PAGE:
Conservative mega-donor Charles Koch says reforming the criminal justice system to make it more fair to the "disadvantaged" will be a major one of his priorities in 2015.

The businessman said that the criminal justice system needs reforms aimed at “making it fair and making [criminal] sentences more appropriate to the crime that has been committed.”

 “Over the next year, we are going to be pushing the issues key to this, which need a lot of work in this country,” Koch told The Wichita Eagle in an interview published Saturday night. “And that would be freedom of speech, cronyism and how that relates to opportunities for the disadvantaged.”


Koch’s top lawyer noted that federal and state-level criminal justice policy has had an outsized impact on minority communities.

“It definitely appears to have a racial angle, intended or not,” said Mark Holden, Koch’s chief counsel.

In addition to sentencing reform, Holden mentioned winning voting rights for nonviolent felons and making it easier to expunge criminal records of minors as areas in need of attention.

Holden and Koch did not say what form the advocacy efforts would take. Koch and his brother David are prominent donors to individual candidates and super-PACs, but also back major conservative think tanks.

Koch has given money in the past to groups to help give poor people access to lawyers in certain cases. He told the Eagle that he is partly motivated by a belief that his business enterprises have been heavily targeted by government litigation, which he was only able to fight with millions of dollars.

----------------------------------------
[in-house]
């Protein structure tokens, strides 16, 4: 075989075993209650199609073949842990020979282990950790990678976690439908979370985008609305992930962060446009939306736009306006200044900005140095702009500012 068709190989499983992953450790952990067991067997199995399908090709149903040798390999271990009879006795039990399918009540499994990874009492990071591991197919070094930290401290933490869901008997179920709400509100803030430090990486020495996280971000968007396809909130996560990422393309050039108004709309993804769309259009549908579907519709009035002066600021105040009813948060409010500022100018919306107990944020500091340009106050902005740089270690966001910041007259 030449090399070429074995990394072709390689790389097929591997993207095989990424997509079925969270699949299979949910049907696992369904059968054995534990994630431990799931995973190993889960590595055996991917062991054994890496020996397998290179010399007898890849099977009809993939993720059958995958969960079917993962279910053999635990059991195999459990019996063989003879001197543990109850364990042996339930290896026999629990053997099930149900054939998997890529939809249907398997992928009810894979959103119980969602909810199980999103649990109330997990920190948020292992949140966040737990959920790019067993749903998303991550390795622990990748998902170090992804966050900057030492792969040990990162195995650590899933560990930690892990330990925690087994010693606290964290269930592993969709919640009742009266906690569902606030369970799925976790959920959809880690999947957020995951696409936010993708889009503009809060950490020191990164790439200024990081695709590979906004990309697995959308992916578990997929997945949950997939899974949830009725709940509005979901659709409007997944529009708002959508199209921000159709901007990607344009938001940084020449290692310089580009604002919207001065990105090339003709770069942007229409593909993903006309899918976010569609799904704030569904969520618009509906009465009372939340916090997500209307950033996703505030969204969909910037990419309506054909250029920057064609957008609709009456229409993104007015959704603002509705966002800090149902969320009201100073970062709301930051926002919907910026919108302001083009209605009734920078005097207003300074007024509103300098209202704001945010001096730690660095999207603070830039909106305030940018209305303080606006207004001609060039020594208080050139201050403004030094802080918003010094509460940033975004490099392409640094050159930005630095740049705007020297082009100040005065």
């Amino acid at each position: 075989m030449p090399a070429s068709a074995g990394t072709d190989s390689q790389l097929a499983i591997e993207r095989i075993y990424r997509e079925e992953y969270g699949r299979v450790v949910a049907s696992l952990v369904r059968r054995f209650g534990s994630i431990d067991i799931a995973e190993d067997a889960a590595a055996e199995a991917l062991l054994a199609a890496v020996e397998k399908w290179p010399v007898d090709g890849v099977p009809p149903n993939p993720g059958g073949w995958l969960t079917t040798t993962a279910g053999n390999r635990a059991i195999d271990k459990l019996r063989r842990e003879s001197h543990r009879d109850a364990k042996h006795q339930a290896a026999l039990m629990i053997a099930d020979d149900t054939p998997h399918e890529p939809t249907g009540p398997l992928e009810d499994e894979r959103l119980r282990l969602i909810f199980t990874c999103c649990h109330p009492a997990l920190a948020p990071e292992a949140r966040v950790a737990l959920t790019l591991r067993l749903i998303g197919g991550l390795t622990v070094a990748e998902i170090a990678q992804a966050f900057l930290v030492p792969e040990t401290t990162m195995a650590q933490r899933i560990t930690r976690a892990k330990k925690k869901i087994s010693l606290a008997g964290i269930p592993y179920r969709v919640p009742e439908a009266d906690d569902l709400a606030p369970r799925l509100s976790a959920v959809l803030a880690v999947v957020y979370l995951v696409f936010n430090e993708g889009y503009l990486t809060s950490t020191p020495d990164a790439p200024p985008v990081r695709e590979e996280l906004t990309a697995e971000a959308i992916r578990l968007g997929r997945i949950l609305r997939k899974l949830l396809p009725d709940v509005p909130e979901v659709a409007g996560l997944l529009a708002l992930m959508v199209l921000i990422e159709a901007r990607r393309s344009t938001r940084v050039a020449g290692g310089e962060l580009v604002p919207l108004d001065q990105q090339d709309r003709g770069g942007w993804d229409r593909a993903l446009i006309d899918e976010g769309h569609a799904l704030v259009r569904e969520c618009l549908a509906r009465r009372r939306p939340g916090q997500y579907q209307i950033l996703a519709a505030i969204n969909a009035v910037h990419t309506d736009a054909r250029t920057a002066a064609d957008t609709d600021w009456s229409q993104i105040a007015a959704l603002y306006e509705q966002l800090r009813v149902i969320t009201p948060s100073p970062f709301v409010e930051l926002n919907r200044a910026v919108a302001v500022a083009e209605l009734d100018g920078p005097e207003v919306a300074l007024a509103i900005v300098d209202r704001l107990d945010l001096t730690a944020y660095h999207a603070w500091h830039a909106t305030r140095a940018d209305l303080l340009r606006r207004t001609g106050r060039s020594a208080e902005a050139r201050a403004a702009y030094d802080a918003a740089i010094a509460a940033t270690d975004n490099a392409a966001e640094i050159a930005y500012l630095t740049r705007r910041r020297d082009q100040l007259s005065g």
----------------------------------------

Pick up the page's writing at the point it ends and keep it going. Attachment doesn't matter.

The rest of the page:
The U.S. has the largest prison population in the world. The growth in incarceration was fueled in part by “tough on crime” rhetoric that for decades defined the way politicians approached criminal justice.

But Koch’s comments reflect a growing consensus within some sections of the right that the criminal justice system’s is too harsh on some types of offenders — particularly individuals convicted of nonviolent drug crimes.

Agreement on what form solutions to this problem might take remains elusive inside the GOP, however.

Sen. Mike LeeMichael (Mike) Shumway LeeRetreating economy creates new hurdle for Democrats in 2022 McConnell vows GOP won't help raise debt ceiling in December after Schumer 'tantrum' Senate locks in deal to vote on debt ceiling hike Thursday MORE (R-Utah), Sen. Rand PaulRandal (Rand) Howard PaulVaccine 'resisters' are a real problem Democrats fret as longshot candidates pull money, attention Journalist Dave Levinthal discusses 'uptick' in congressional stock trade violations MORE (R-Ky.) and Sen. Ted CruzRafael (Ted) Edward CruzOvernight Health Care — Presented by Carequest — Colin Powell's death highlights risks for immunocompromised The Senate confirmation process is broken — Senate Democrats can fix it Australian politician on Cruz, vaccines: 'We don't need your lectures, thanks mate' MORE (R-Texas) have all pushed for modest changes to the mandatory minimum sentences for nonviolent drug crimes that have led to the disproportionate imprisonment of black and Hispanic Americans.

Others want different reforms. Sen. John CornynJohn CornynCornyn raises more than M for Senate GOP Is the Biden administration afraid of trade? The Hill's Morning Report - Presented by Facebook - After high drama, Senate lifts debt limit MORE (R-Texas) has co-sponsored a package aimed at reducing prison populations but that does not make changes to the sentencing laws.

Incoming Senate Judiciary Committee Chairman Chuck GrassleyChuck GrassleyOvernight Health Care — Presented by Carequest — FDA moves to sell hearing aids over-the-counter McConnell: GOP should focus on future, not 'rehash' 2020 Iowa Democratic Party chair says he received multiple threats after op-ed critical of Trump MORE (R-Iowa), who will decide what criminal justice reform measures, if any, see a vote in the Senate during the next two years, opposes the sentencing reform measures but has expressed an interest in making changes in the way the justice system treats minors.